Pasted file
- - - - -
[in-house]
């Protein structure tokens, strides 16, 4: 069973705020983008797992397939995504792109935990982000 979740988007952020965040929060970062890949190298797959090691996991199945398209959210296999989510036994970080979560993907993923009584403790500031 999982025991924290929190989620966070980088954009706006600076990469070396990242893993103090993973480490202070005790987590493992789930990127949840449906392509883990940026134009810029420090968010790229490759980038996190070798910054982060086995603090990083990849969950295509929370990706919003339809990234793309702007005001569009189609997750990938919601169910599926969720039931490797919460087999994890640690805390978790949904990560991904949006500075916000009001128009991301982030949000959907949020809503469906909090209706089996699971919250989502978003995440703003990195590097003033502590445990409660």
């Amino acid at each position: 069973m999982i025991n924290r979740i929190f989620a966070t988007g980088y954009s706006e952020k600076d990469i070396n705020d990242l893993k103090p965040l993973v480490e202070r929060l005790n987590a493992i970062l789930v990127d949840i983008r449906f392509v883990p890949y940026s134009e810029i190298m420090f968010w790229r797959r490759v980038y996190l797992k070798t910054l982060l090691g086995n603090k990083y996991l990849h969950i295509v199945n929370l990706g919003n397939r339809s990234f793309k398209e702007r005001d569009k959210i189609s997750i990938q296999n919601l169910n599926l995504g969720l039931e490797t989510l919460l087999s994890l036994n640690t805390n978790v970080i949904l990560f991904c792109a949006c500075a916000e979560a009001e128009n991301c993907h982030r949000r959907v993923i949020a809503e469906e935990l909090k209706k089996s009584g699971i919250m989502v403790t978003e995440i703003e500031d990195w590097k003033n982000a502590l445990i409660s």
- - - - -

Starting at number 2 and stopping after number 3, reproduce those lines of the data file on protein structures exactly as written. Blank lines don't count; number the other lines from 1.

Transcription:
């Protein structure tokens, strides 16, 4: 069973705020983008797992397939995504792109935990982000 979740988007952020965040929060970062890949190298797959090691996991199945398209959210296999989510036994970080979560993907993923009584403790500031 999982025991924290929190989620966070980088954009706006600076990469070396990242893993103090993973480490202070005790987590493992789930990127949840449906392509883990940026134009810029420090968010790229490759980038996190070798910054982060086995603090990083990849969950295509929370990706919003339809990234793309702007005001569009189609997750990938919601169910599926969720039931490797919460087999994890640690805390978790949904990560991904949006500075916000009001128009991301982030949000959907949020809503469906909090209706089996699971919250989502978003995440703003990195590097003033502590445990409660």
């Amino acid at each position: 069973m999982i025991n924290r979740i929190f989620a966070t988007g980088y954009s706006e952020k600076d990469i070396n705020d990242l893993k103090p965040l993973v480490e202070r929060l005790n987590a493992i970062l789930v990127d949840i983008r449906f392509v883990p890949y940026s134009e810029i190298m420090f968010w790229r797959r490759v980038y996190l797992k070798t910054l982060l090691g086995n603090k990083y996991l990849h969950i295509v199945n929370l990706g919003n397939r339809s990234f793309k398209e702007r005001d569009k959210i189609s997750i990938q296999n919601l169910n599926l995504g969720l039931e490797t989510l919460l087999s994890l036994n640690t805390n978790v970080i949904l990560f991904c792109a949006c500075a916000e979560a009001e128009n991301c993907h982030r949000r959907v993923i949020a809503e469906e935990l909090k209706k089996s009584g699971i919250m989502v403790t978003e995440i703003e500031d990195w590097k003033n982000a502590l445990i409660s």